Calwell said the neurotoxin is especially dangerous once it enters a household because it can live for years. He and his team have spent years testing rural areas populated mostly by farmworkers in the San Joaquin Valley.

“We found the stuff in cars; it gets in the dashboard, it goes anywhere the wind goes,” Calwell said. “We even sampled a teddy bear and even found it there. So for a child living there, with every breath he takes, he’s getting a little dose. It’s very insidious.”

Impact on farmworkers in the San Joaquin Valley

Cerda, the plaintiff, was exposed to thousands of pounds of chlorpyrifos throughout his life, but especially in utero and during his infancy, the lawsuit alleges.

His mother, Alba Luz Calderon de Cerda, handled citrus fruits and lettuce sprayed with chlorpyrifos as a packing house worker during her pregnancy. His father, Rafael Cerda Martinez, was a pesticide sprayer in agricultural fields, who often brought the chemical home, the lawsuit alleges.

The child and his parents were also exposed to the chemicals through the air in their home, the fields and packing houses where they worked, as well as in the water they drank, which was “loaded with chlorpyrifos and chlorpyrifos oxon,” according to the lawsuit.

The plaintiff was exposed to thousands of pounds of chlorpyrifos throughout his life, but especially in utero and during his infancy.

Because of his exposure, Cerda was born premature, and by the time he was a year old, he had reduced muscle tone, gross motor delay, and severe cognitive issues, the lawsuit alleges. He suffered several seizures by the age of 2. He was later diagnosed with attention deficit and hyperactivity disorder, autism, and developmental disability.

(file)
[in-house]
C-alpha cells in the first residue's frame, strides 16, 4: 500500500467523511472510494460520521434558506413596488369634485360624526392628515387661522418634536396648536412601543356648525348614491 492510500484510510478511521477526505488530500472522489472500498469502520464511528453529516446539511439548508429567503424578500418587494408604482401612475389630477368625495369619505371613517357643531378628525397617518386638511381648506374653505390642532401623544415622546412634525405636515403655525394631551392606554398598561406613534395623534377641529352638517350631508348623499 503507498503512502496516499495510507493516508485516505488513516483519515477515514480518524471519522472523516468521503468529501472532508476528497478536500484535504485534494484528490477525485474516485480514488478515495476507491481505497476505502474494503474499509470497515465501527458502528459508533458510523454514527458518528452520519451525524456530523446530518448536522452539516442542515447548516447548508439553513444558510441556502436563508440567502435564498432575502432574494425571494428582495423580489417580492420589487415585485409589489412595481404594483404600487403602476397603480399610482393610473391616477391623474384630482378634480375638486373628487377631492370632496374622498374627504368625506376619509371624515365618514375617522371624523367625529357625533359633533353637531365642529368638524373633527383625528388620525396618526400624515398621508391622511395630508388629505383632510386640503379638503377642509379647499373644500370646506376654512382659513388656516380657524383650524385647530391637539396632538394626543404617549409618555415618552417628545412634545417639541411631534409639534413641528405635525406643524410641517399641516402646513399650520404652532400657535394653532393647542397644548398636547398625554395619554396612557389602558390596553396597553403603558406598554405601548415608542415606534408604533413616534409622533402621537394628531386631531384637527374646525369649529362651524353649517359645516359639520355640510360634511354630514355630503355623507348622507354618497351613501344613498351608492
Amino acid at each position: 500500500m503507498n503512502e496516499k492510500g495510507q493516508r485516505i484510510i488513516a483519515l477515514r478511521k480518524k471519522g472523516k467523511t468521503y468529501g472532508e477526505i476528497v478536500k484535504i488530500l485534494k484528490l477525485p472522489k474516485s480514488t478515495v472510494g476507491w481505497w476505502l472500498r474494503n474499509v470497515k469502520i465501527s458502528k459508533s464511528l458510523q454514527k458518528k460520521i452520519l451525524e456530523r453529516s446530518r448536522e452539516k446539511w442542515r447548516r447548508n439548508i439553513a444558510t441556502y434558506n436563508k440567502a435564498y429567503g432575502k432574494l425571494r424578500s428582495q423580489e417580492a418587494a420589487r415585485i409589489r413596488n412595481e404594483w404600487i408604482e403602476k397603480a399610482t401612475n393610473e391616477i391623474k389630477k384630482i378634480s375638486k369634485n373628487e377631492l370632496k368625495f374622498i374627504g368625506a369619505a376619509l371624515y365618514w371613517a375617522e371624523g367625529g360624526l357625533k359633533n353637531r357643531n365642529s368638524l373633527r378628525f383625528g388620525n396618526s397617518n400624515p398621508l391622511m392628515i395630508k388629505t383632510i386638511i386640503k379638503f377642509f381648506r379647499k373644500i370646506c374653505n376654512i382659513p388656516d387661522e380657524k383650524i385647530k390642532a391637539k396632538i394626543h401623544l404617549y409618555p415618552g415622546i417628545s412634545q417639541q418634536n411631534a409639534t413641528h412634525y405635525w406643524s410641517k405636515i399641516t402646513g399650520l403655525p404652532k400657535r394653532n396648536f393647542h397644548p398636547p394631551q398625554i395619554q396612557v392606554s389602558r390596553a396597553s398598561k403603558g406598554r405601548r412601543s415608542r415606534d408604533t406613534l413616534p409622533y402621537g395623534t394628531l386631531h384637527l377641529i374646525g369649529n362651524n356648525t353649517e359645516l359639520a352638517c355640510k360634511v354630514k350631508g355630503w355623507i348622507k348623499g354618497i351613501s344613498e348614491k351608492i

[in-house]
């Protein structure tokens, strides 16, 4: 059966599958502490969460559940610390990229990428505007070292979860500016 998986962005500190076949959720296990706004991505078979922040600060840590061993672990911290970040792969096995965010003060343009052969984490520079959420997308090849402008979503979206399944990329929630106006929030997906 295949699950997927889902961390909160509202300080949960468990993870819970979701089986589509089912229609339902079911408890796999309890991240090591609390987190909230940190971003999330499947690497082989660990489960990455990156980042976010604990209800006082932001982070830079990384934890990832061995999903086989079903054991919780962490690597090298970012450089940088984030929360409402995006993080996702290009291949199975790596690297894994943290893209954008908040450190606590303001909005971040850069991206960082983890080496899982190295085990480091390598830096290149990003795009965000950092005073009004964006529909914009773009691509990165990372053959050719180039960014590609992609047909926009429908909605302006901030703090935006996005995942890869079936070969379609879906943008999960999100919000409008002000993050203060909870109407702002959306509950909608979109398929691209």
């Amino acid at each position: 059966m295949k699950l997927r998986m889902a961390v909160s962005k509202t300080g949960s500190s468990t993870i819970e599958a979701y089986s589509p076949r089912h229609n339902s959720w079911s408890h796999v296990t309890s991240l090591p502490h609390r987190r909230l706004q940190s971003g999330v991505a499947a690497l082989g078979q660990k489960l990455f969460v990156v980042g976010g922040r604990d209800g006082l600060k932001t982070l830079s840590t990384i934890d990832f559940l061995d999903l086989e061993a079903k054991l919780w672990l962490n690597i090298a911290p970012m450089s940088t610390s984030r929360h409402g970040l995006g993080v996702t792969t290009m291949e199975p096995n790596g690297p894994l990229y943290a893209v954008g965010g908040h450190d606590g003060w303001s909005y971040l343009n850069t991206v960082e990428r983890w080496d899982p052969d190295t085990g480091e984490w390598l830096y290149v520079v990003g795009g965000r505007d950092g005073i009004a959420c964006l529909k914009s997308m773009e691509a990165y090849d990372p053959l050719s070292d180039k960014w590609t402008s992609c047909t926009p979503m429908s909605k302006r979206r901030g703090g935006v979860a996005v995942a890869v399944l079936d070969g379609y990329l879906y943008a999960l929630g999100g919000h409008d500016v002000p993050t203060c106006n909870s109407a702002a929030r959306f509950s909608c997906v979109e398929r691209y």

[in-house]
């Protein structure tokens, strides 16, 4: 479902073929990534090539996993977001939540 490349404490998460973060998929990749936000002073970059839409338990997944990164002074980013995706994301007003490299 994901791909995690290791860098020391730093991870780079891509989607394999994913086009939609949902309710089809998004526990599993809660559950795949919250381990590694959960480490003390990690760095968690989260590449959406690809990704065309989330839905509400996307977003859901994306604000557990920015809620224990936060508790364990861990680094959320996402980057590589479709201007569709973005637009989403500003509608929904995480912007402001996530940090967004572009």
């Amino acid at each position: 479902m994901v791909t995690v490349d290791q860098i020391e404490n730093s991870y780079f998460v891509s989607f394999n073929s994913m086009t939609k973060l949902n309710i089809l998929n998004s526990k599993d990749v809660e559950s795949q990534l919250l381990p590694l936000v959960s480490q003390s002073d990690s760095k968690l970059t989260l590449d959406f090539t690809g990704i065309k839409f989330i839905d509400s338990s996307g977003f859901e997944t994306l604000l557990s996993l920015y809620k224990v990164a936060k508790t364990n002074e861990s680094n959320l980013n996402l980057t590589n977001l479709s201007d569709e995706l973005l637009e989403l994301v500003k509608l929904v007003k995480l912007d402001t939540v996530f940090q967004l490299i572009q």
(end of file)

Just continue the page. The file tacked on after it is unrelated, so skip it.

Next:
He still struggles with communication, personal hygiene, and “daily living,” the lawsuit says. “It is extremely unlikely that Rafael Jr. will ever be able to be gainfully employed or able to live independently, and he is reasonably certain to need some assistance and care for the rest of his natural life.”

The family is suing for general damages, compensatory damages due to Cerda’s loss in earning capacity, medical costs, and “punitive damages for the willful, reckless, and recklessly indifferent conduct of the Defendants,” according to the lawsuit.

Calwell said dozens more lawsuits would follow across the central San Joaquin valley as his team tracks the pesticides’ full environmental reach and impact.

“This needs to be dealt with on a macro basis. And it needs to be monetized. But the only way to get people’s attention is through these lawsuits,” Calwell said.

Manuela Tobias is a reporter with The Fresno Bee. This article is part of The California Divide, a collaboration among newsrooms examining income inequity and economic survival in California.

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Manuela is a reporter at The Fresno Bee covering income inequality and economic survival for the California Divide. She is a former staff writer for PolitiFact, where she covered politics, health care...